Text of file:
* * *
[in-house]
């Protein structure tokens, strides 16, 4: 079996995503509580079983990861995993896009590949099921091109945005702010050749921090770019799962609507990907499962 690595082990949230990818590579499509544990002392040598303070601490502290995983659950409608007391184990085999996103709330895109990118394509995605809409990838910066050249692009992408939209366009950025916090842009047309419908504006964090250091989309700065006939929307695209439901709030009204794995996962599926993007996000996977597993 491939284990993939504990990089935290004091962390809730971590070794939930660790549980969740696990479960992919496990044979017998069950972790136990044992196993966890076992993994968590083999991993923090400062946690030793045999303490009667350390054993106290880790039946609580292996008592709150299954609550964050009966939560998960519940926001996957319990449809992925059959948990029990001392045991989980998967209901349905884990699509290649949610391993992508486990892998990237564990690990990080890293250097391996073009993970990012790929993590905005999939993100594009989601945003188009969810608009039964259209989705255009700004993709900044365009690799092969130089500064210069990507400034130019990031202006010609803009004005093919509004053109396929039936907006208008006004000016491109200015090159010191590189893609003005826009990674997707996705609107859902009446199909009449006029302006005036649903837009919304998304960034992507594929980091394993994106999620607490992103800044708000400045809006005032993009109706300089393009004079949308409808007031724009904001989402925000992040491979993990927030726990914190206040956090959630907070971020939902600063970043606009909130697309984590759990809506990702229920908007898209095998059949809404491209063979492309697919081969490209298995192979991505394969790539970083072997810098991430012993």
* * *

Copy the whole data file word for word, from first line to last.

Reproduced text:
[in-house]
């Protein structure tokens, strides 16, 4: 079996995503509580079983990861995993896009590949099921091109945005702010050749921090770019799962609507990907499962 690595082990949230990818590579499509544990002392040598303070601490502290995983659950409608007391184990085999996103709330895109990118394509995605809409990838910066050249692009992408939209366009950025916090842009047309419908504006964090250091989309700065006939929307695209439901709030009204794995996962599926993007996000996977597993 491939284990993939504990990089935290004091962390809730971590070794939930660790549980969740696990479960992919496990044979017998069950972790136990044992196993966890076992993994968590083999991993923090400062946690030793045999303490009667350390054993106290880790039946609580292996008592709150299954609550964050009966939560998960519940926001996957319990449809992925059959948990029990001392045991989980998967209901349905884990699509290649949610391993992508486990892998990237564990690990990080890293250097391996073009993970990012790929993590905005999939993100594009989601945003188009969810608009039964259209989705255009700004993709900044365009690799092969130089500064210069990507400034130019990031202006010609803009004005093919509004053109396929039936907006208008006004000016491109200015090159010191590189893609003005826009990674997707996705609107859902009446199909009449006029302006005036649903837009919304998304960034992507594929980091394993994106999620607490992103800044708000400045809006005032993009109706300089393009004079949308409808007031724009904001989402925000992040491979993990927030726990914190206040956090959630907070971020939902600063970043606009909130697309984590759990809506990702229920908007898209095998059949809404491209063979492309697919081969490209298995192979991505394969790539970083072997810098991430012993």